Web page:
My childhood neighbors had a dog named Huey Lewis, because it was the 80s and that is what you did. Then Huey got hit by a car and the next day they bought a dog and named him Gooey, which rhymed, I guess, but it was a weird name for a dog who was not at all gooey. Frankly, it was unfortunate. He was dry and dandruffy and little snowflakes would fall from his neck if you scratched behind his ears too hard. His eyes dripped, his tail crooked to one side, and a protruding underbite made him look mad at all times, which was too bad because Gooey was anything but angry. He was sweet and simple. A perpetual enthusiast. His greatest joy was to lay in the sun. One day Gooey went to the vet and the diagnosis was something bad enough or expensive enough that his family took him to the pound. They gave up. They didn't have it in them to have him put down, but they let him be someone else's problem. I can't tell you what happened next, but the legend is that less than hour after getting to that pound, Gooey jumped that fence and ran home. Five miles. The family let him stay one more night and took him back in the morning. Again. And Gooey ran home. Again. Only this time the family wasn't home so their next-door neighbor, Mrs. Anthony, walked over to Gooey sitting on the driveway, ripped the pound tag off his neck, and before the day was out, she renamed him Harold and fed him steak dinner. And that was that. And he stayed there living happily for years, healthy, dandruffy, and spoiled rotten. Sometimes I'd ride my bike by Mrs. Anthony's yard and I'd see Harold laying in the sun, belly up, all snaggletoothed and drippy eyed, rubbing his joy in the faces of the family who gave up on him just when he needed them most. And it was wonderful.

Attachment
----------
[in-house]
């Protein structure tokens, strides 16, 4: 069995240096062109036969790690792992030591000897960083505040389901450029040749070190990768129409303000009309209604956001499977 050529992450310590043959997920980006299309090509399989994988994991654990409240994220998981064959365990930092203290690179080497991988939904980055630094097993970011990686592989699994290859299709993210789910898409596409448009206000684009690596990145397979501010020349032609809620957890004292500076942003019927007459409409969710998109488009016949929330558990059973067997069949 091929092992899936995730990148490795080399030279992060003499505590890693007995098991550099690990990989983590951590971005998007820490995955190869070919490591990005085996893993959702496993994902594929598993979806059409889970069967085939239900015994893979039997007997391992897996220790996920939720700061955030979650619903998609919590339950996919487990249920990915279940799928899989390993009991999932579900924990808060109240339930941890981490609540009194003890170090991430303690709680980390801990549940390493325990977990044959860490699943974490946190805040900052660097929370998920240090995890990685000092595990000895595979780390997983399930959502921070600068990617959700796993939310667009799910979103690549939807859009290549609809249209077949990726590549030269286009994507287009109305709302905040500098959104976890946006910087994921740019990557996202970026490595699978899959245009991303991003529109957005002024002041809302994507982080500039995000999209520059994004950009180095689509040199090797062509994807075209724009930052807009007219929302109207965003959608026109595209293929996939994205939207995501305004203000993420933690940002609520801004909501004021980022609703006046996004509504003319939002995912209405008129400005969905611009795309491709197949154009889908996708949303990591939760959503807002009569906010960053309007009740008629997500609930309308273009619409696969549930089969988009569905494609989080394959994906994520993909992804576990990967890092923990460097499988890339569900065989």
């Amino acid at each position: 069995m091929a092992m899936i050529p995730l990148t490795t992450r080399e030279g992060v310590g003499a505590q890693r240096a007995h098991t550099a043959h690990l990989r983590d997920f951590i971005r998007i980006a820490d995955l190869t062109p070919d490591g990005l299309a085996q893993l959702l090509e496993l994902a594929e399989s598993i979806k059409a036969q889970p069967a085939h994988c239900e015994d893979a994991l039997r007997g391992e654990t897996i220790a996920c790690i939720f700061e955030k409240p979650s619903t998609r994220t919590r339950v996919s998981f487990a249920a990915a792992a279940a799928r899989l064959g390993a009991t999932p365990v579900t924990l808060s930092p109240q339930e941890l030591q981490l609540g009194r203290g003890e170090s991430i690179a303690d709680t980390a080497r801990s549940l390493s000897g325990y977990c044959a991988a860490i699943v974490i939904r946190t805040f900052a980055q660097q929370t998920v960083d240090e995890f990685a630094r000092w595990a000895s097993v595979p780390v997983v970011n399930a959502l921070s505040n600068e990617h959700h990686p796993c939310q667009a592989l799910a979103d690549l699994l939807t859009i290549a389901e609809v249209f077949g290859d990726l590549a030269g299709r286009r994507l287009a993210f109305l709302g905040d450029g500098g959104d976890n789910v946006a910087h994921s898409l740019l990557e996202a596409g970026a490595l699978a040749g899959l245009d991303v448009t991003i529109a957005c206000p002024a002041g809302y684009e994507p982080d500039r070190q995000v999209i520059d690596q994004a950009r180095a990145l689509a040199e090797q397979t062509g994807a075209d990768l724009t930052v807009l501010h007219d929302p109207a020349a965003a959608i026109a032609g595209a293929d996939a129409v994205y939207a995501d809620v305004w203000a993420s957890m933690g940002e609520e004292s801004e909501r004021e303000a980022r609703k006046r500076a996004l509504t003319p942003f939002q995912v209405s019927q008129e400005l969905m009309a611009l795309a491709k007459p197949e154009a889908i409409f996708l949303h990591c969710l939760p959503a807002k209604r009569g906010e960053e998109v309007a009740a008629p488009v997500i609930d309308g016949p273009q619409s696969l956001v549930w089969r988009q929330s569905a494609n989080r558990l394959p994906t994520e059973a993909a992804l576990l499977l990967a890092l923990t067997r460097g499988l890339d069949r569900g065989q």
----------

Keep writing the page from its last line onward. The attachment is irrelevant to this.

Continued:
"A Gooey Kind of Hope" 8x10, acrylic on canvas (SOLD)